The RAND Corporation, a nonprofit research organization, predicts that the cost of buying policies through new insurance exchanges would increase only slightly if the individual mandate provision were removed. (The exchanges will be created to help small businesses and individuals purchase insurance through a more organized and competitive market.)
However, because fewer people would buy insurance if the mandate were eliminated, costs borne by the federal government would rise, the researchers said.
Eliminating the individual mandate would cut the predicted number of Americans buying new health coverage in 2016 from 27 million to 15 million and increase an individual's cost of buying insurance by 2.4 percent, according to the RAND analysis.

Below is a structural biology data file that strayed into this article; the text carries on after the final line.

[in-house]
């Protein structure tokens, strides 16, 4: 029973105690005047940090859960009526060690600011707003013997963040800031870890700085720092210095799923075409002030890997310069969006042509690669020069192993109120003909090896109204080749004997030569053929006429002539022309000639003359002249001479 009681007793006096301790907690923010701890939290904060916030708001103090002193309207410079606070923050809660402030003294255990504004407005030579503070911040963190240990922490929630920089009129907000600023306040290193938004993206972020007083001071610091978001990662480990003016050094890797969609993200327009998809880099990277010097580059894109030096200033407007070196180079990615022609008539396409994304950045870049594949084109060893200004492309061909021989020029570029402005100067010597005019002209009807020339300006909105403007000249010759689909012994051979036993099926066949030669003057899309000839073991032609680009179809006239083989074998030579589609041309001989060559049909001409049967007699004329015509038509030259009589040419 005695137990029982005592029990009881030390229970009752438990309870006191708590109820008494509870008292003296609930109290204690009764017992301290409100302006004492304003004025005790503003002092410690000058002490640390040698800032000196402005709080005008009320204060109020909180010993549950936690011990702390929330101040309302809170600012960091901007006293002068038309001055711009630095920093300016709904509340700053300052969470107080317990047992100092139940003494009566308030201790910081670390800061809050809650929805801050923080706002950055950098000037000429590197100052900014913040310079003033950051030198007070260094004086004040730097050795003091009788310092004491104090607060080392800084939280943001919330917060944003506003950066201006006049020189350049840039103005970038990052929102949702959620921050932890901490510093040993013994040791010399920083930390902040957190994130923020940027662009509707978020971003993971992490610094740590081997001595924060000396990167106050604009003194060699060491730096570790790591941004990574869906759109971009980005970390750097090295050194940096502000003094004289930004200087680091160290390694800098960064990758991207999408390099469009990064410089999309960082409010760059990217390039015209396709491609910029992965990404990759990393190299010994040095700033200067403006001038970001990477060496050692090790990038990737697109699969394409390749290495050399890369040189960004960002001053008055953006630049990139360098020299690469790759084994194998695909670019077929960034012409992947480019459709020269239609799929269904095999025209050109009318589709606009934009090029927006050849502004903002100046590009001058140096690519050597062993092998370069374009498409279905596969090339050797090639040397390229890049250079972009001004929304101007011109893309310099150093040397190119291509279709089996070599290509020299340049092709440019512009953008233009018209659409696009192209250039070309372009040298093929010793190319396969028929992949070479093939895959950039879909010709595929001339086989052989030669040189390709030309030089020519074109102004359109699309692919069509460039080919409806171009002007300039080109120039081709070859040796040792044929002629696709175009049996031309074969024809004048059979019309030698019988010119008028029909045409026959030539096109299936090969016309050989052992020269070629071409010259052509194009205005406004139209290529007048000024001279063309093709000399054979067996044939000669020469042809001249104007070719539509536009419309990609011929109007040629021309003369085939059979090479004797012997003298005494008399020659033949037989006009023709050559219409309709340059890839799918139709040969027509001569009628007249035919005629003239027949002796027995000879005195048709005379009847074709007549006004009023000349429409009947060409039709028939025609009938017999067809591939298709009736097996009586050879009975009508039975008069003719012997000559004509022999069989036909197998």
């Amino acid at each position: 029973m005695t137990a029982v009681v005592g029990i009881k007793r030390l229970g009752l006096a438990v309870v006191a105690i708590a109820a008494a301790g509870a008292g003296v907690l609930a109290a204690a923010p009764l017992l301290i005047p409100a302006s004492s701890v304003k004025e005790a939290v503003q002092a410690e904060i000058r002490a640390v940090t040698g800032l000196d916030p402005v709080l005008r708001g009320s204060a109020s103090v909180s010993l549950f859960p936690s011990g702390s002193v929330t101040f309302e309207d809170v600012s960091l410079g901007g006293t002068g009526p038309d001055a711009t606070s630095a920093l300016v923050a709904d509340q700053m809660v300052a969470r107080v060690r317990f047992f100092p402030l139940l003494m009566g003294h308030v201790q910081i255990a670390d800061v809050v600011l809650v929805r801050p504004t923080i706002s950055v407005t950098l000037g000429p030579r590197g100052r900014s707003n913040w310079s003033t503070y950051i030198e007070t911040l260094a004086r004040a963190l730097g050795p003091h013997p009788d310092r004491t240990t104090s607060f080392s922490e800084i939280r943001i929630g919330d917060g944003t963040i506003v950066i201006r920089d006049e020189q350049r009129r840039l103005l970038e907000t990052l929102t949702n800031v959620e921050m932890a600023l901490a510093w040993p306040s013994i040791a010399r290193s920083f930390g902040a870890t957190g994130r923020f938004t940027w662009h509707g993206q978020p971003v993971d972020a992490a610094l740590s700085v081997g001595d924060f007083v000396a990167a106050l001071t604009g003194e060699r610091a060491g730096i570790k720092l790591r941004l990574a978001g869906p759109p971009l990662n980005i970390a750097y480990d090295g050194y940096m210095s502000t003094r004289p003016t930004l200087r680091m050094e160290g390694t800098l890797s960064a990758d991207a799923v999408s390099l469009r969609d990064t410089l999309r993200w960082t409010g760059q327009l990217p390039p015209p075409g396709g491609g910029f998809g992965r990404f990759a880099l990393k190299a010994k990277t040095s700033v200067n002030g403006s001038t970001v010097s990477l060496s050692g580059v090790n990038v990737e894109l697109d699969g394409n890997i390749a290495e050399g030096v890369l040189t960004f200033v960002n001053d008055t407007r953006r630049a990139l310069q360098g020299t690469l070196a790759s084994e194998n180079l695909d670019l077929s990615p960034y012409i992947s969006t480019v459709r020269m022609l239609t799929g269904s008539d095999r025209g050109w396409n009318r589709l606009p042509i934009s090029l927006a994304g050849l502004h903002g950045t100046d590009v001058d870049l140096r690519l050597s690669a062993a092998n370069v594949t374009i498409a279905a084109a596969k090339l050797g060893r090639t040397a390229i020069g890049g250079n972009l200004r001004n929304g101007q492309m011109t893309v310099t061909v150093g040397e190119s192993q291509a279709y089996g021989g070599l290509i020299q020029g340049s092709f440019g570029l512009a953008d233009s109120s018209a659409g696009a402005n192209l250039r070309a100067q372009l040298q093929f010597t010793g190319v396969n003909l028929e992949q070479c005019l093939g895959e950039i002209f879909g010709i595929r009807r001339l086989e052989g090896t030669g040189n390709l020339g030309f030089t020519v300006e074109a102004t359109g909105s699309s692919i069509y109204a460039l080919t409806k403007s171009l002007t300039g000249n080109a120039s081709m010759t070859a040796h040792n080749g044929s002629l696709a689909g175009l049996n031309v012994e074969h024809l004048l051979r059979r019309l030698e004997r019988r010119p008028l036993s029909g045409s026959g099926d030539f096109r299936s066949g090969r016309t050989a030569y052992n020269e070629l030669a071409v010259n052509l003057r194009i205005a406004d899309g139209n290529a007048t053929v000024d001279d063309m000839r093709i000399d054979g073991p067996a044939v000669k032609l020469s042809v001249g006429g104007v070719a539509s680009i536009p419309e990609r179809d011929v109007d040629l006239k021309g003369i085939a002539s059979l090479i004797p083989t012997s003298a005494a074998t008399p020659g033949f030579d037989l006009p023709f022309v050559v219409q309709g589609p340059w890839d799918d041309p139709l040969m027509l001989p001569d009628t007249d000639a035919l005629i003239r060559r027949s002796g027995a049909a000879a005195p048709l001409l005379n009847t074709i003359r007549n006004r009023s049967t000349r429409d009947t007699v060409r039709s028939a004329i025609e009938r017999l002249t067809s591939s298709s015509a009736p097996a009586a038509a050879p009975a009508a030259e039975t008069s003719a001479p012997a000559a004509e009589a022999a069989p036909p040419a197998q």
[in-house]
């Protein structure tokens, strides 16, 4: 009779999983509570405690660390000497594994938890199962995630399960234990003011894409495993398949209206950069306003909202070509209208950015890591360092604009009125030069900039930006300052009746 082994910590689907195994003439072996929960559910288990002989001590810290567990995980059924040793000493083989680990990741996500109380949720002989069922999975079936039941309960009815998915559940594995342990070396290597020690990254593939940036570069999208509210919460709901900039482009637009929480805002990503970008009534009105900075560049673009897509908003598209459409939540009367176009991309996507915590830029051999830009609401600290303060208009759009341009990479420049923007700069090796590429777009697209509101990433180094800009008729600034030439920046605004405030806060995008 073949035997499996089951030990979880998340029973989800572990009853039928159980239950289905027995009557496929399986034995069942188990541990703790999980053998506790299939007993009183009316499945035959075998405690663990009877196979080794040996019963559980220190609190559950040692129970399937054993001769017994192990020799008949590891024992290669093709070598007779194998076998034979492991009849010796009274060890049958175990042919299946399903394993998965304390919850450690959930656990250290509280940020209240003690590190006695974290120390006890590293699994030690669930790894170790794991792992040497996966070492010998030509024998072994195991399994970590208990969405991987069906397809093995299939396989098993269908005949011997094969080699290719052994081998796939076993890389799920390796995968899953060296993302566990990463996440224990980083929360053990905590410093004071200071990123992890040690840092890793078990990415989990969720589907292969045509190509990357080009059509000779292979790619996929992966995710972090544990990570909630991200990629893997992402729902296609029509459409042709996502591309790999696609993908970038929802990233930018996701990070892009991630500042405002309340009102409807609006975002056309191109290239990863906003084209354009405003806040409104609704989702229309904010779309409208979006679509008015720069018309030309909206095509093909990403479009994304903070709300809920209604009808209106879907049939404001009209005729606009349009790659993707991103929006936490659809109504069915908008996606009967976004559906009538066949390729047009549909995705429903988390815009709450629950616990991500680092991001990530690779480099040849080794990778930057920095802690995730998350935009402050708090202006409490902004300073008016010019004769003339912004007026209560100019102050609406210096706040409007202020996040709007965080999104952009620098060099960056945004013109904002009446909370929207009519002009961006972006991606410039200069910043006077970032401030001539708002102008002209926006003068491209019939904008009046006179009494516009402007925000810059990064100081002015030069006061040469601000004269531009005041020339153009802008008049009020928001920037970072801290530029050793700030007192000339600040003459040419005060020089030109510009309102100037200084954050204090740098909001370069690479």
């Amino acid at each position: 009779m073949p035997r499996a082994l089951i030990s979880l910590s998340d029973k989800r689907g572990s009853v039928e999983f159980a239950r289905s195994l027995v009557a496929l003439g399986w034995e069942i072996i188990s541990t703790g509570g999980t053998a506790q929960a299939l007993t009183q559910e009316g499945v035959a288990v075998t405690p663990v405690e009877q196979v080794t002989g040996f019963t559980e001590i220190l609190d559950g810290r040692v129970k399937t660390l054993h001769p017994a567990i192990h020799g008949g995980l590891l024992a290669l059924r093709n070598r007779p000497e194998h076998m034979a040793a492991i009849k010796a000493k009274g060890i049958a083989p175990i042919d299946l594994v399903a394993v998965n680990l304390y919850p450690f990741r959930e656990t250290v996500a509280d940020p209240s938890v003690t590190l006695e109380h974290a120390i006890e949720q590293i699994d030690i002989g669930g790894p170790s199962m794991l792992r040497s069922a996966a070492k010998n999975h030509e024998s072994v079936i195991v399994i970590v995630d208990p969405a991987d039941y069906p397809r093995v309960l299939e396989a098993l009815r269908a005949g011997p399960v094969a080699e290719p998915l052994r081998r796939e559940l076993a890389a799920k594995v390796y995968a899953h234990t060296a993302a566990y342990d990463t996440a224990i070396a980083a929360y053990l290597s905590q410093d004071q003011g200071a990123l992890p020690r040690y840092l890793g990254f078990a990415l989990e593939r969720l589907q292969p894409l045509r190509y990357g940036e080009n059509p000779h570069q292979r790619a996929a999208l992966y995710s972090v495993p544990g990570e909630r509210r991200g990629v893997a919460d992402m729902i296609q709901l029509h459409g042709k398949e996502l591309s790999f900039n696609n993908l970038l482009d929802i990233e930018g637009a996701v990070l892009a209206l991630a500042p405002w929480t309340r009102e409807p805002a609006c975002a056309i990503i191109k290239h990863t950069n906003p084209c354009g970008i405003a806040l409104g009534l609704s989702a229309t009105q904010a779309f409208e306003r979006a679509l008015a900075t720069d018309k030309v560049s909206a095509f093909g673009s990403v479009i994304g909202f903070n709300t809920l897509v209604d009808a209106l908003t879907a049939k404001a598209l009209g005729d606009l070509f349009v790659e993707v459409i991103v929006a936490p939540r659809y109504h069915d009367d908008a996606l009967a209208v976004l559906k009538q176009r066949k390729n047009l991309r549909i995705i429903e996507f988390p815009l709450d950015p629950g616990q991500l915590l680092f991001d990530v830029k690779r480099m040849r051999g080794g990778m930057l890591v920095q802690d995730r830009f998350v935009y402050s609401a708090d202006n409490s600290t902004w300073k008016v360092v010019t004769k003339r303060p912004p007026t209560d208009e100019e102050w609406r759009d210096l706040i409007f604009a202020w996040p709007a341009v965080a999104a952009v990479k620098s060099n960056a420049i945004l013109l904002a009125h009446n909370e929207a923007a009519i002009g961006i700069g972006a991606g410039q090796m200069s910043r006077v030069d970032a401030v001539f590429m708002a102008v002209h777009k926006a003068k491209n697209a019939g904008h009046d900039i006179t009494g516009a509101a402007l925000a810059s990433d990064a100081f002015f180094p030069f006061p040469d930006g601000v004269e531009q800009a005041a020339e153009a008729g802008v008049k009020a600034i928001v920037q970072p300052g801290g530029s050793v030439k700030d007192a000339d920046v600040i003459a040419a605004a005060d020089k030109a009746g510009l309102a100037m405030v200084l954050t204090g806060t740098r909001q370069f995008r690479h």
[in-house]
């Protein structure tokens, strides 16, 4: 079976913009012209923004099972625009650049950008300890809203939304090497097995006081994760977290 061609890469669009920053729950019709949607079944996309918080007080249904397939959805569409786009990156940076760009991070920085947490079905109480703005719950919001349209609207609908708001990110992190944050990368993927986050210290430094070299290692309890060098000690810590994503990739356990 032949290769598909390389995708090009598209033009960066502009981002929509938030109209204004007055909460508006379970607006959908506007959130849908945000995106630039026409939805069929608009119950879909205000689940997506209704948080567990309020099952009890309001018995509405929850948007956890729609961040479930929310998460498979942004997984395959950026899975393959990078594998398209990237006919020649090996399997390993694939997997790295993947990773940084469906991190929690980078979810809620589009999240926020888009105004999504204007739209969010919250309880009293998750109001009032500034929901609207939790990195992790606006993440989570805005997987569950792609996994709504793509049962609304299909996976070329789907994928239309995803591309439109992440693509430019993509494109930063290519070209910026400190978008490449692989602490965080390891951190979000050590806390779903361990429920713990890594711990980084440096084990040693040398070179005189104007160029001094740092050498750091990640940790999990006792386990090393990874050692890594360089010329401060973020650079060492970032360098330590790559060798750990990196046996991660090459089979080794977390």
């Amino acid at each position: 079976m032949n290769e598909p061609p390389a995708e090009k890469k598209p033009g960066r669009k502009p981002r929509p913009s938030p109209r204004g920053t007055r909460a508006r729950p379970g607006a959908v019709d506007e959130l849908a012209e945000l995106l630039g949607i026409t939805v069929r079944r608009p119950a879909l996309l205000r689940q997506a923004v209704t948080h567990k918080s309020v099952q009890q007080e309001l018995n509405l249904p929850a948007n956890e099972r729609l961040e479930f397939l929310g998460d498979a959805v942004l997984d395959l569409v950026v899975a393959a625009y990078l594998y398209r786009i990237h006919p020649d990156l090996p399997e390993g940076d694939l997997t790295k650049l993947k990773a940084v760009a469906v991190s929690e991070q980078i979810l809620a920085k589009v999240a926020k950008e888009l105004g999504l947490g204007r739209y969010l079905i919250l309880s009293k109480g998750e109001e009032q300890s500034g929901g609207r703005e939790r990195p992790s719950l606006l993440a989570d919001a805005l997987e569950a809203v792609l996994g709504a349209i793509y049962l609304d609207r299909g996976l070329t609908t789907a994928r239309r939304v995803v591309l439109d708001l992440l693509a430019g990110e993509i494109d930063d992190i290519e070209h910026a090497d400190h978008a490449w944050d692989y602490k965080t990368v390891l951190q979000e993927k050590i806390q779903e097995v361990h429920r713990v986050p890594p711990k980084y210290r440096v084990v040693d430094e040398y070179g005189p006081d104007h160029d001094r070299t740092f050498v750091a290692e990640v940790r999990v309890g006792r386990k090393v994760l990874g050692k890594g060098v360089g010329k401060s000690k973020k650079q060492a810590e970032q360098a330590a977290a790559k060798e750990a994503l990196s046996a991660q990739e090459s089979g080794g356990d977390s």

But Christine Eibner, an economist at RAND, said government spending for each person newly enrolled in a health insurance plan would more than double, reaching nearly $7,500 a person.
"Without the individual mandate, the government would have to spend more overall to insure a lot fewer people," Eibner said in a RAND news release.
The U.S. Department of Health and Human Services outlines how women will fare under the Affordable Care Act.
To read an overview story on the Affordable Care Act, click here.
For legal experts' best guess on how the Supreme Court will rule on the Affordable Care Act, click here.
To learn more about the expansion of Medicaid under the Affordable Care Act, click here.
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